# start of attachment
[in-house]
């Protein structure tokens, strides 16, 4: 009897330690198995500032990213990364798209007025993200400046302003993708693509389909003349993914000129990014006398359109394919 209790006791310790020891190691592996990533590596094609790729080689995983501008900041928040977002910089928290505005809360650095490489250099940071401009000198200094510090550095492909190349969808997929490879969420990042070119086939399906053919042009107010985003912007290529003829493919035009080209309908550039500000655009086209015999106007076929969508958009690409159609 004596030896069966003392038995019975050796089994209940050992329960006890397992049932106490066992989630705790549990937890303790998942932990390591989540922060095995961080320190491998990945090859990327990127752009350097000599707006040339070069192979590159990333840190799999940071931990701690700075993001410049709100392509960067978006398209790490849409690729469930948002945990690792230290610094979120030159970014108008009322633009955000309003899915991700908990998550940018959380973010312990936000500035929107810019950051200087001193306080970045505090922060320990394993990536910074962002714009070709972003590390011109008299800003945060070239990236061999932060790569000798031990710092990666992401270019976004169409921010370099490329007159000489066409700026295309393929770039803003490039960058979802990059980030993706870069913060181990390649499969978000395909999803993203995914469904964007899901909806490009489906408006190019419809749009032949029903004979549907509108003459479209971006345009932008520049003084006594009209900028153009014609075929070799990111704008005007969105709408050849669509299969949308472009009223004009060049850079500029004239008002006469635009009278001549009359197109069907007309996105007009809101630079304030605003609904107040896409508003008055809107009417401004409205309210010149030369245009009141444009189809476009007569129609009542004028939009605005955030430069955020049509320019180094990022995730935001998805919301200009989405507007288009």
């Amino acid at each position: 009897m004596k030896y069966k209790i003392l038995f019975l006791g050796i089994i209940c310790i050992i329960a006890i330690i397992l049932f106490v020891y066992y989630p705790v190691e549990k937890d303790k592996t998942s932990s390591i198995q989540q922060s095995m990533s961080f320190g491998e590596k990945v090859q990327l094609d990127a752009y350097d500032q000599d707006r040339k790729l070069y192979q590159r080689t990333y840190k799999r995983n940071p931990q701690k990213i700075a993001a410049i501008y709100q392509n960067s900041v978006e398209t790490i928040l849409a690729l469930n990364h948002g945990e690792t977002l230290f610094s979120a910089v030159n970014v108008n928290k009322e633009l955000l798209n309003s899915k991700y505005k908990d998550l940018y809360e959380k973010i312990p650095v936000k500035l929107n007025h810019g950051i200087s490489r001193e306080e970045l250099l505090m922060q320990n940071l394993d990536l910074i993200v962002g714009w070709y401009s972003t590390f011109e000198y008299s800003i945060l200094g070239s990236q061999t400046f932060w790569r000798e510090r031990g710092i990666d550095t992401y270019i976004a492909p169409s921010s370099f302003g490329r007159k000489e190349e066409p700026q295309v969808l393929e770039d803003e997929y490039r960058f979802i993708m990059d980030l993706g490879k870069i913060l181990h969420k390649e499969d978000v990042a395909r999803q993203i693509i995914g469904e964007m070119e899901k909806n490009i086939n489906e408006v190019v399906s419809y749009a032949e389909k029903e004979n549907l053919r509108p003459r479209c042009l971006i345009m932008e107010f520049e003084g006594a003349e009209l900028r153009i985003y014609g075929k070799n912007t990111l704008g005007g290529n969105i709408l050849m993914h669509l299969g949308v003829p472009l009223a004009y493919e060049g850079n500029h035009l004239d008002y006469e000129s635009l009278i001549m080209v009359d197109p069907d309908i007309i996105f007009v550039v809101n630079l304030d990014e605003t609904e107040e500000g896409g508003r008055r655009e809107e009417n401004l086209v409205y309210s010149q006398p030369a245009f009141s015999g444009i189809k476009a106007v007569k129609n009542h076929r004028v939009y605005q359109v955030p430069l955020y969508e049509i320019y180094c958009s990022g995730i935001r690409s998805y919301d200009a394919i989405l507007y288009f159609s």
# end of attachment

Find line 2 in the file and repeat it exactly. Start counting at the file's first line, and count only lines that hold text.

């Protein structure tokens, strides 16, 4: 009897330690198995500032990213990364798209007025993200400046302003993708693509389909003349993914000129990014006398359109394919 209790006791310790020891190691592996990533590596094609790729080689995983501008900041928040977002910089928290505005809360650095490489250099940071401009000198200094510090550095492909190349969808997929490879969420990042070119086939399906053919042009107010985003912007290529003829493919035009080209309908550039500000655009086209015999106007076929969508958009690409159609 004596030896069966003392038995019975050796089994209940050992329960006890397992049932106490066992989630705790549990937890303790998942932990390591989540922060095995961080320190491998990945090859990327990127752009350097000599707006040339070069192979590159990333840190799999940071931990701690700075993001410049709100392509960067978006398209790490849409690729469930948002945990690792230290610094979120030159970014108008009322633009955000309003899915991700908990998550940018959380973010312990936000500035929107810019950051200087001193306080970045505090922060320990394993990536910074962002714009070709972003590390011109008299800003945060070239990236061999932060790569000798031990710092990666992401270019976004169409921010370099490329007159000489066409700026295309393929770039803003490039960058979802990059980030993706870069913060181990390649499969978000395909999803993203995914469904964007899901909806490009489906408006190019419809749009032949029903004979549907509108003459479209971006345009932008520049003084006594009209900028153009014609075929070799990111704008005007969105709408050849669509299969949308472009009223004009060049850079500029004239008002006469635009009278001549009359197109069907007309996105007009809101630079304030605003609904107040896409508003008055809107009417401004409205309210010149030369245009009141444009189809476009007569129609009542004028939009605005955030430069955020049509320019180094990022995730935001998805919301200009989405507007288009």